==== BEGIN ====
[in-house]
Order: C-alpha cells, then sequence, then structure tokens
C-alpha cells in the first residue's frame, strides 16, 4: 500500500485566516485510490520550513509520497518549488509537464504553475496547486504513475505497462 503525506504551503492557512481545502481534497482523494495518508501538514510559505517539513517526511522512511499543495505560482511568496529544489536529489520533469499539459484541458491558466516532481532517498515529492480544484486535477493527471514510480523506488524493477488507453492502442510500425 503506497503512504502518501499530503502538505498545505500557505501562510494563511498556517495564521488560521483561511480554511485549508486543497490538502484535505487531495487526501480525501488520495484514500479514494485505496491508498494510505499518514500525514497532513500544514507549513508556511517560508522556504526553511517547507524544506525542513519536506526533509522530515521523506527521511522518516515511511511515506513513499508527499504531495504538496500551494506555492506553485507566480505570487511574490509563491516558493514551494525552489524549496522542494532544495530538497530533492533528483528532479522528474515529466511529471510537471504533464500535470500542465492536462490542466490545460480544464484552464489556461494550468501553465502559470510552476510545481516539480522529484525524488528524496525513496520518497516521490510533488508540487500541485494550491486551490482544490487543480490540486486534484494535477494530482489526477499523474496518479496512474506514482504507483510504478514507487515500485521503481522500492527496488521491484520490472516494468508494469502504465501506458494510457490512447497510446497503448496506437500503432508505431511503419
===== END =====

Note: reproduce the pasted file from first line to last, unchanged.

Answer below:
[in-house]
Order: C-alpha cells, then sequence, then structure tokens
C-alpha cells in the first residue's frame, strides 16, 4: 500500500485566516485510490520550513509520497518549488509537464504553475496547486504513475505497462 503525506504551503492557512481545502481534497482523494495518508501538514510559505517539513517526511522512511499543495505560482511568496529544489536529489520533469499539459484541458491558466516532481532517498515529492480544484486535477493527471514510480523506488524493477488507453492502442510500425 503506497503512504502518501499530503502538505498545505500557505501562510494563511498556517495564521488560521483561511480554511485549508486543497490538502484535505487531495487526501480525501488520495484514500479514494485505496491508498494510505499518514500525514497532513500544514507549513508556511517560508522556504526553511517547507524544506525542513519536506526533509522530515521523506527521511522518516515511511511515506513513499508527499504531495504538496500551494506555492506553485507566480505570487511574490509563491516558493514551494525552489524549496522542494532544495530538497530533492533528483528532479522528474515529466511529471510537471504533464500535470500542465492536462490542466490545460480544464484552464489556461494550468501553465502559470510552476510545481516539480522529484525524488528524496525513496520518497516521490510533488508540487500541485494550491486551490482544490487543480490540486486534484494535477494530482489526477499523474496518479496512474506514482504507483510504478514507487515500485521503481522500492527496488521491484520490472516494468508494469502504465501506458494510457490512447497510446497503448496506437500503432508505431511503419